An Advance Reader Copy (ARC) arrived in the mail the other day and it made me realize how different publishing in the Philippines (and other countries) is compared to the US. Below are some examples.
There are no book agents in the Philippines. With a few exceptions, authors aren't paid that high in the first place (and most of the published authors I know aren't paid advances) nor is the industry that large to support a new profession. If I were to suddenly become an agent tomorrow for example, I wouldn't be able to acquire enough clients or sell enough books to make it worthwhile as my primary income. Hence most publishing deals involve the publisher and the author directly.
There are no ARCs in the local publishing industry.
One reason is that printing ARCs actually means that you're doing two print-runs at the very least: one for reviewers (the ARCs) and one for the market. When it comes to the latter, print runs here are relatively small, anywhere from a few hundred to a few thousand (there are exceptions of course but those are just that--exceptions). At those numbers, it's not really economical to do another print run whose sole purpose is to promote the book in advance. You're better off printing an excess number of books in your initial print run to account for review copies.
The other reason is that there really aren't a lot of venues that review local books. Blogging is changing that but in the past, you might get reviewed in a broadsheet or magazine if you're lucky. Otherwise, there is no significant or regular "reviewing" industry--at least for books--in the country*. (For similar reasons, there's really little distinction here when it comes to marketing vs. publicity departments).
*Book bloggers in my opinion are the future of book reviews, at least here if nowhere else.
Print on Demand
It's not that we don't have Print on Demand per se, but it's not as sophisticated as, say, Lulu or Lightning Source. One of our most accessible and efficient print-on-demand publisher for example is Central Books, and they require a minimum of 50 books before they do a print run (hardly the "can I just order 10 books package?"). DIY publishing isn't as accessible here as it is in the US, unless you're producing a publication that is reliant on photocopiers (which is the case here with indie comics).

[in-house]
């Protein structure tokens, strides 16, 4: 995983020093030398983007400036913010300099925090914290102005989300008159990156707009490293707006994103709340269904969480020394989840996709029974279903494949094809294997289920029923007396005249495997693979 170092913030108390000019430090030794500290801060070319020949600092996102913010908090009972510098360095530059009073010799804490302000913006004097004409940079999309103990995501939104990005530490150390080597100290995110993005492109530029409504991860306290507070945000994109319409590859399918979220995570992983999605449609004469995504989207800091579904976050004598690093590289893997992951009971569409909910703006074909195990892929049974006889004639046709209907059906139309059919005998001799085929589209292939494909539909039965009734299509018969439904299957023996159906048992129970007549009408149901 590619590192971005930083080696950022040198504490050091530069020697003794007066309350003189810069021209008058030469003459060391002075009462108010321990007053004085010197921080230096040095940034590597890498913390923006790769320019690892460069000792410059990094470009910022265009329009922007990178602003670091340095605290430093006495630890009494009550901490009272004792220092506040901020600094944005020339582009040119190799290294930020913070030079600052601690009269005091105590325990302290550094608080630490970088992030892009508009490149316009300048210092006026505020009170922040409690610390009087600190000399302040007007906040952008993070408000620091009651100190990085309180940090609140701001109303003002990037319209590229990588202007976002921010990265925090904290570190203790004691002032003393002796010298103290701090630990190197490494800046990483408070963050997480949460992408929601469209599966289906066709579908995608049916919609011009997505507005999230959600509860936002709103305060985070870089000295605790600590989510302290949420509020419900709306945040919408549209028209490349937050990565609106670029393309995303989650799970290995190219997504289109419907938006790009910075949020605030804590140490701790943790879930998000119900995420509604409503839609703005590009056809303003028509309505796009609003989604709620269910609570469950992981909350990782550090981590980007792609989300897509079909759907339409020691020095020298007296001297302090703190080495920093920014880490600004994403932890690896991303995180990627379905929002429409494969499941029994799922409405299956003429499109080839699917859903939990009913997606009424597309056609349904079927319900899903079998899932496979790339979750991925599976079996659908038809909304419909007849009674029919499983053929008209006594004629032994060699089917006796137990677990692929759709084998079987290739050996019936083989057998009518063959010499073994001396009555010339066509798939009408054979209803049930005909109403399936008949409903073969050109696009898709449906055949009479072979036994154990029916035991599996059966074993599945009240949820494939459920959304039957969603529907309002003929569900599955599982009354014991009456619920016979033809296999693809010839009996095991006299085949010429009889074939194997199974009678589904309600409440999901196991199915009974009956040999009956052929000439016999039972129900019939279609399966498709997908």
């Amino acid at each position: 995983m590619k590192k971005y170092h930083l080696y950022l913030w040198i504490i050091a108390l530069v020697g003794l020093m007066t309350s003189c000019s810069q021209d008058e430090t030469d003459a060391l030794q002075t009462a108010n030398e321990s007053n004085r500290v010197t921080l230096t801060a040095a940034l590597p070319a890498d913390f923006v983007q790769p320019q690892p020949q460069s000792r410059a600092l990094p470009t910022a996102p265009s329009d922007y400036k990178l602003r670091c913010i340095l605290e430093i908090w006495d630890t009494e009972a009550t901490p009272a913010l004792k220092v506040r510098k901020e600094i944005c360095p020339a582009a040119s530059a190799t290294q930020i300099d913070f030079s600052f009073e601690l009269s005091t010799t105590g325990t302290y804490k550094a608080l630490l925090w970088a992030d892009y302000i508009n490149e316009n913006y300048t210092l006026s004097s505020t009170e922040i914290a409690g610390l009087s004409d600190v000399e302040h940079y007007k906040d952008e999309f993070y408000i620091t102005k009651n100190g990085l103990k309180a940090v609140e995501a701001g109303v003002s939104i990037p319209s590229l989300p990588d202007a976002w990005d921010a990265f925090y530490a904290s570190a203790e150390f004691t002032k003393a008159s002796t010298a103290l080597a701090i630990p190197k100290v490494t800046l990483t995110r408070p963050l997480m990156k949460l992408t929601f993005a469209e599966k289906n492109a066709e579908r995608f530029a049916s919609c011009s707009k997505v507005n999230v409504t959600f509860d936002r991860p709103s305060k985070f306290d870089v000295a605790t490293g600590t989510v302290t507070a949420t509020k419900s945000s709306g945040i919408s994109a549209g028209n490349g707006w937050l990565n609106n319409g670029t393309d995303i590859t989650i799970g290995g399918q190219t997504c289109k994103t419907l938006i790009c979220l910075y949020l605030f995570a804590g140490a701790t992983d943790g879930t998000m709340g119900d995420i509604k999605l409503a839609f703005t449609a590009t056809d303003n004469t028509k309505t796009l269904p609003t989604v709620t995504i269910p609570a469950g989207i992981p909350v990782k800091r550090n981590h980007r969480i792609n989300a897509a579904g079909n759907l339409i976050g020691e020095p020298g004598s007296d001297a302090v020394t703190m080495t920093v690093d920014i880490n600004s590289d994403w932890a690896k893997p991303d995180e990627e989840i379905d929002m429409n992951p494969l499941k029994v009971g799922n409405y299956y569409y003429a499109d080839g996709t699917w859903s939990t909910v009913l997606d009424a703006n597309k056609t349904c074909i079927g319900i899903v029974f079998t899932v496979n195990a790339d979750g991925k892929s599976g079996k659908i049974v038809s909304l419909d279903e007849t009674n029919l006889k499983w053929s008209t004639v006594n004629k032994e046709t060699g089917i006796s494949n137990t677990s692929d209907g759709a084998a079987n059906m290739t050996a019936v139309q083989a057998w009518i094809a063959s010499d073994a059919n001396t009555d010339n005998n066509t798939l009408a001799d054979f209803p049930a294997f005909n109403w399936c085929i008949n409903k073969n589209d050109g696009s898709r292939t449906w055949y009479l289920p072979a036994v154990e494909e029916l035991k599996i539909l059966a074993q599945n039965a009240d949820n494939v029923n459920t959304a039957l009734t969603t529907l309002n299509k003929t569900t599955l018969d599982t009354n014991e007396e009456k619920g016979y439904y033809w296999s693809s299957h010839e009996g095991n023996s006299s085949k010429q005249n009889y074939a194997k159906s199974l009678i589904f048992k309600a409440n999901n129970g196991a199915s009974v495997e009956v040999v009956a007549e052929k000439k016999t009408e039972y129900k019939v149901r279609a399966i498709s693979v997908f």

And then there is the question of offset printing. Suffice to say, printers in other, more developed countries, due to various factors (price of paper, ink, economy, etc.), are able to provide more cost-effective solutions for their respective clients. For example, there was a point in time when it was cheaper to print our company's publication in Hong Kong because not only did they produce better product overall, it was cheaper, even when shipping was factored into the equation.
Another factor, of course, is economies of scale. Because we print less books, the price of each book is more expensive compared to that of a larger publisher.
Distribution also plays a role. A book published in the US will have an easier time getting distributed in other countries like the Philippines, but the reverse is not true.
A concrete example is Dean Francis Alfar's novel, Salamanca. It retails for around $7.00 (if I remember correctly) and compared to other similarly-priced books from the US, the production value isn't that high (we're judging the physical attributes of the book, not the content). The publisher is also selling the book on Amazon (for US customers) but the price gap is huge: from $7.00 to $25.00. I can, of course, understand how the price is inflated that high (i.e. Amazon's cut, shipping, taxes, etc.) but to the casual consumer, it's unbelievable how a book's price can easily quadruple. Nor can a small, 168-page paperback compete with massive hardcovers at that price point.